Groundbreaking Robotic Spinal Surgery Proves Essential for Child’s Spinal Repair

Robotic spinal surgery is becoming more and more common in the United States. The use of robots has provided better precision and improved safety for accurate screw placement that lowers the risk of post-operative complications. It is one of the procedures that we are proud to offer at our cervical and lumbar spine specialist practice in New Jersey. But the procedure is not as common in other areas of the world, so it was a groundbreaking moment when a robot completed spinal surgery on a child with severe progressive scoliosis at the University Hospital of Amiens in France.

The 6-year-old child, named Louis, was born with a genetic disorder called infantile spinal amyotrophy that has left his back bent at an extreme angle. Through the years he has been treated with a variety of protocols, including rehabilitation and therapy, orthopedic corsets and back braces. Those were insufficient to treat his condition, and he has been bedridden for several months. According to head of surgery Professor Richard Gouron, it was understood that the child needed surgery, but the complexity of the procedure presented tremendous challenges. “It was a question of placing illio-sacral screws and hooks at the top of the back, connected by arched rods to straighten the back. The installation of screws seven millimeters in diameter into a bone corridor of eight millimeters near the roots of the nervous system remains very complex and rare: they are voluminous in view of the small size of the child’s bones.”

Working together, pediatric orthopedic surgeon Dr. Francois Deroussen, neurosurgeon Dr. Michel Lefranc and Professor Gouron worked to simulate the operation, understanding that the robot’s precision and three-dimensional vision that made the procedure possible. They created a reproduction of the patient’s spine and installed it in a mannequin for practice, and the surgery was simulated twice before it was attempted.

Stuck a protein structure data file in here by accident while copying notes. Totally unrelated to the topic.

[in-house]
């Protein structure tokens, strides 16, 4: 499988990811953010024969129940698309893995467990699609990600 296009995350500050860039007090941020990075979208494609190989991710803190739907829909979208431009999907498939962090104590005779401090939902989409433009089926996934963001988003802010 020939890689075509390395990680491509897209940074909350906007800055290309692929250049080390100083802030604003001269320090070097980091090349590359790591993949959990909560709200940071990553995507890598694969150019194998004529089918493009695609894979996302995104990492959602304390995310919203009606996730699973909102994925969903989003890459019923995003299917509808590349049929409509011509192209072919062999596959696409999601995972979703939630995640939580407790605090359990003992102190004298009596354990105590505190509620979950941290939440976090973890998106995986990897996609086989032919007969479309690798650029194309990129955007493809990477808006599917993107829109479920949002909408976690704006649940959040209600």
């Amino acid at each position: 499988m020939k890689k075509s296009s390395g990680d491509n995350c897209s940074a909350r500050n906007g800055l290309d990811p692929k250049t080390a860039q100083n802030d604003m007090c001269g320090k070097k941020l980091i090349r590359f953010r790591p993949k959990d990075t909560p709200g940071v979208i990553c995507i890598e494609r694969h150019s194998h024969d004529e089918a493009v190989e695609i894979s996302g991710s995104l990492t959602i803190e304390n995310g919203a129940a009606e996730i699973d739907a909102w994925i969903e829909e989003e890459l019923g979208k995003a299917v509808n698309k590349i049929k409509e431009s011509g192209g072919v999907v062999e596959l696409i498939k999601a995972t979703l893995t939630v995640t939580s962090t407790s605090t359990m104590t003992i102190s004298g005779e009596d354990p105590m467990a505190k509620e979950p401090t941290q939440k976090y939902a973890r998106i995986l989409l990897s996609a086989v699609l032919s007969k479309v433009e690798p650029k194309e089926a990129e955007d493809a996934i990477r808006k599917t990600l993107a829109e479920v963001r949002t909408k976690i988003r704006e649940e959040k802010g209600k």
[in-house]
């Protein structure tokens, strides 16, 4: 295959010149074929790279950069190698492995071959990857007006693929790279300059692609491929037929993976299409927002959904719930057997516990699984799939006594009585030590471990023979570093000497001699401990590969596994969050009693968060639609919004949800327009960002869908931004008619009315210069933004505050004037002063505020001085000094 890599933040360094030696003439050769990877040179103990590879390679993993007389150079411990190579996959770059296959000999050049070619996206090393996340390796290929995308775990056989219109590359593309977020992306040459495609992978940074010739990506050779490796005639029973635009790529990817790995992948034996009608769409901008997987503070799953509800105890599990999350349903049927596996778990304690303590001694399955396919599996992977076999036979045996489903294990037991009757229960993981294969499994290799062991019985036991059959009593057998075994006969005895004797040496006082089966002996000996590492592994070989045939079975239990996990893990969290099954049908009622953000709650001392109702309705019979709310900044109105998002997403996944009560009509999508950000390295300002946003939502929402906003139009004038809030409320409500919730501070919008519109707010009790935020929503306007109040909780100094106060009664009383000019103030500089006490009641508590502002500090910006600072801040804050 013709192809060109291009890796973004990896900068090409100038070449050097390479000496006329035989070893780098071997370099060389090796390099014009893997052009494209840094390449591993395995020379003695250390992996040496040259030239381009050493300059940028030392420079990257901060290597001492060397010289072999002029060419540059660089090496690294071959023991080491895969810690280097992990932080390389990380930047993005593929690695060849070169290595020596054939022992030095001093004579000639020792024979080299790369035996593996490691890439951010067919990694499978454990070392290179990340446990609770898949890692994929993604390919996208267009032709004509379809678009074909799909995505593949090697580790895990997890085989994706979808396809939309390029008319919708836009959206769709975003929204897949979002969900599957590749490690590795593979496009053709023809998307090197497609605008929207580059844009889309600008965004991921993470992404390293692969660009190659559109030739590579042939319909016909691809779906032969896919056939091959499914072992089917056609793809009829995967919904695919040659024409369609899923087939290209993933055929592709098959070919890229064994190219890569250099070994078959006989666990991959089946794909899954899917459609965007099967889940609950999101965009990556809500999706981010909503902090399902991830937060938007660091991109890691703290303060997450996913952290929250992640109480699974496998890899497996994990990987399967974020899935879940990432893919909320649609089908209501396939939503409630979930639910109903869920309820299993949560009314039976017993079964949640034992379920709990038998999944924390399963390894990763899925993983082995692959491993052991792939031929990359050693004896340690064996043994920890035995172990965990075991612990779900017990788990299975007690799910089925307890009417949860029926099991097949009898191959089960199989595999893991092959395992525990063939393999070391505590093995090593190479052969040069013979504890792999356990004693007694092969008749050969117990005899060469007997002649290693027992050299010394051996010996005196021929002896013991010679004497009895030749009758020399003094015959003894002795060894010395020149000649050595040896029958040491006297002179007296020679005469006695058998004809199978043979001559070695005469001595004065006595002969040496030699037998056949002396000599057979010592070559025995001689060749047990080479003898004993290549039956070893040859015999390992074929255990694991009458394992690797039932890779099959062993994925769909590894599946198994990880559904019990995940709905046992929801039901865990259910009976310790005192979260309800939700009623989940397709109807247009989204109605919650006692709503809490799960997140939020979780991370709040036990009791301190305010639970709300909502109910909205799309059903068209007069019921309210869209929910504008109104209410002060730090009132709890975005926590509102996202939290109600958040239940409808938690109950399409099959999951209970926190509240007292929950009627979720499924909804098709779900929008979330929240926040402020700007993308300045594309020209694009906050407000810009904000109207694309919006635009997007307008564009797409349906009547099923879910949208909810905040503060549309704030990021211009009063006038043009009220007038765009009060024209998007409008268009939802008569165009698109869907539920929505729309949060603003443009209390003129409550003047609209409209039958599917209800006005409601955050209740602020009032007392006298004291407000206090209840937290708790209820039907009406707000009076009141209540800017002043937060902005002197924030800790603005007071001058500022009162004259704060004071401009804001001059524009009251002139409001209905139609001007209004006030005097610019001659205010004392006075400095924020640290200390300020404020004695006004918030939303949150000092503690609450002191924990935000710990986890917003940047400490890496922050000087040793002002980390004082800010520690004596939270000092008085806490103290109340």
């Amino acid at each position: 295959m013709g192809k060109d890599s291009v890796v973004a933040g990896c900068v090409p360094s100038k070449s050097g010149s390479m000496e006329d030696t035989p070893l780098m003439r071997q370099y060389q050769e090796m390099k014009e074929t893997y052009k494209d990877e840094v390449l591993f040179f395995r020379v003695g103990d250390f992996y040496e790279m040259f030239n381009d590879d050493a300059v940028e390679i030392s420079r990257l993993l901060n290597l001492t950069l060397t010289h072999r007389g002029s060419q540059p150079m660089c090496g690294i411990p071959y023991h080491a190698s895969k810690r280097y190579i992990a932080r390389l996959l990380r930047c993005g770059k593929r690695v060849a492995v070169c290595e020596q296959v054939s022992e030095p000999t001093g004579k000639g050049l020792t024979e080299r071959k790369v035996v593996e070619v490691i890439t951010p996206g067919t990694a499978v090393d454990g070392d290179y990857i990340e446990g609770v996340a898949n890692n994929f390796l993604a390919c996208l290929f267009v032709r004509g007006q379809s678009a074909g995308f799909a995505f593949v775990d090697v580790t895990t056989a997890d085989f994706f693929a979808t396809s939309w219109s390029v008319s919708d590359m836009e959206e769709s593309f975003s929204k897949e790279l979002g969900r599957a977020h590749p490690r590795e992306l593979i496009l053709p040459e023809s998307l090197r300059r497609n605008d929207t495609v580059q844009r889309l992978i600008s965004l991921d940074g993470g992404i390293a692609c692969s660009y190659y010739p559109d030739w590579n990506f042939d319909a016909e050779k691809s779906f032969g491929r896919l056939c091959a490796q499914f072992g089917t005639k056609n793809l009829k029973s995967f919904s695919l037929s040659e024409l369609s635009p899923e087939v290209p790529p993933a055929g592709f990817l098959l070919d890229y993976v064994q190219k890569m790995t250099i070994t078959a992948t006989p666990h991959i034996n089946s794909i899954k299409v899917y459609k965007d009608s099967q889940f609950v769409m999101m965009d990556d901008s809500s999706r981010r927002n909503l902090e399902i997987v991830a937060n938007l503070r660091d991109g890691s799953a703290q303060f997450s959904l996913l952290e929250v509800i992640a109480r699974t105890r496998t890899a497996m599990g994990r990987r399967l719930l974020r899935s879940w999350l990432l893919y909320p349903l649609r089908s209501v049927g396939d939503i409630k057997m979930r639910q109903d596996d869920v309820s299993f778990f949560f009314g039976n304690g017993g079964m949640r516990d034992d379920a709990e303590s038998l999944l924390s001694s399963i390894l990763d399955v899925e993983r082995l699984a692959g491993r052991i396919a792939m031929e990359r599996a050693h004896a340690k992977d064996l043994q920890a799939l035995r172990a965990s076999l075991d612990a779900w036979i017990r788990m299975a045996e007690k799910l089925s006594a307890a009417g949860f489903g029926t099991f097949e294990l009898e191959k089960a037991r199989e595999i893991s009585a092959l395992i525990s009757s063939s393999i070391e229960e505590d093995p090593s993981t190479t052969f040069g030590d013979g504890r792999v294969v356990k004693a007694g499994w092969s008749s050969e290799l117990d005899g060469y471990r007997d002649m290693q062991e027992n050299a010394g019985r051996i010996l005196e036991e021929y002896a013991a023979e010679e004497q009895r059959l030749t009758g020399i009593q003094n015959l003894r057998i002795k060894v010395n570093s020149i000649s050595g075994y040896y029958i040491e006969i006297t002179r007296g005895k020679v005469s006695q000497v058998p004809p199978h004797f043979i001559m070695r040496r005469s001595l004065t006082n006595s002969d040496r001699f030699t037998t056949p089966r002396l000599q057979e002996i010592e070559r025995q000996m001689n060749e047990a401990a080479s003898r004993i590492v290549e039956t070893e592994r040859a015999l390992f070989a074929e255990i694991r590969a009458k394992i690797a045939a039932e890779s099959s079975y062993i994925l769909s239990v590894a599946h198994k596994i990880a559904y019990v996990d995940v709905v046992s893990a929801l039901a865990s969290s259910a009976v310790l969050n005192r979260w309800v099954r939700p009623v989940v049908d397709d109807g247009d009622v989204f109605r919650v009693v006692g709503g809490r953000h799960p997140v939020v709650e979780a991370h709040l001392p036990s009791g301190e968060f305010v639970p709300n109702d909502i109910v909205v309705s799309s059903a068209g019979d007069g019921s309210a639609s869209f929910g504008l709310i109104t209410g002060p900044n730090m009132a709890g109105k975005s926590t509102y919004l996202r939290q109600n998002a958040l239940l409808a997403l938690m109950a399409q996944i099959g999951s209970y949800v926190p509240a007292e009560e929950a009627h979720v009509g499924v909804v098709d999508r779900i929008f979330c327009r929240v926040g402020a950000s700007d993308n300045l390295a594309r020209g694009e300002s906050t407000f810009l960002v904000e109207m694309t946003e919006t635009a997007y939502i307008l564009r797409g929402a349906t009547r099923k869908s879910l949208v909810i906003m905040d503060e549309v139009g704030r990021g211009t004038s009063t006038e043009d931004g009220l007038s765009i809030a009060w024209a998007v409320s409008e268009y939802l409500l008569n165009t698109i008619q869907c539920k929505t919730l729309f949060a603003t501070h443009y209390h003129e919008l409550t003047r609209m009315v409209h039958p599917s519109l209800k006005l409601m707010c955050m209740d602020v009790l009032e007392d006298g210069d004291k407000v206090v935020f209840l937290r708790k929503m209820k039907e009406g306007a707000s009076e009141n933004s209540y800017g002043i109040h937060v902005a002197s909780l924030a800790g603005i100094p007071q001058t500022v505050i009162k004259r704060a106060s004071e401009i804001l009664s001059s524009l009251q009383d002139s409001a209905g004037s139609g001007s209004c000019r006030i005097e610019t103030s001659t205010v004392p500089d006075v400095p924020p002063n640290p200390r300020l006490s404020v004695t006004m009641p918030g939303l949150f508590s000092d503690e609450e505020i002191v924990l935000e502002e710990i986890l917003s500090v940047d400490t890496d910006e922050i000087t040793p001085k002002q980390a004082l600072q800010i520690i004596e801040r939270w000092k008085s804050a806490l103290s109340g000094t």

The procedure represented two first in France – that of the simulation and the surgery itself. Professor Gouron pointed out that the use of the robot also aided in the patient’s recovery. “The incisions are smaller thanks to the robot, there is less post-operative pain and the patient can sit more quickly.”

The entire procedure, which took place on September 28th, took just three hours, and Louis is now able to breathe more easily as well as to sit up correctly. There are now four more children scheduled to undergo the exact same operation.

At our spine practice, robotic spinal surgery provides our patients with several benefits, including:

• Increased precision for screw placement
• Reduced rate of permanent nerve damage
• Fewer complications and faster recovery time
• Reduced exposure to radiation for repeat X-rays

The use of robotics has eliminated or reduced the impact of many of the variables that can lead to complications during or following spinal surgery. To see whether you are a candidate for this innovative procedure, contact our office today to set up an appointment.

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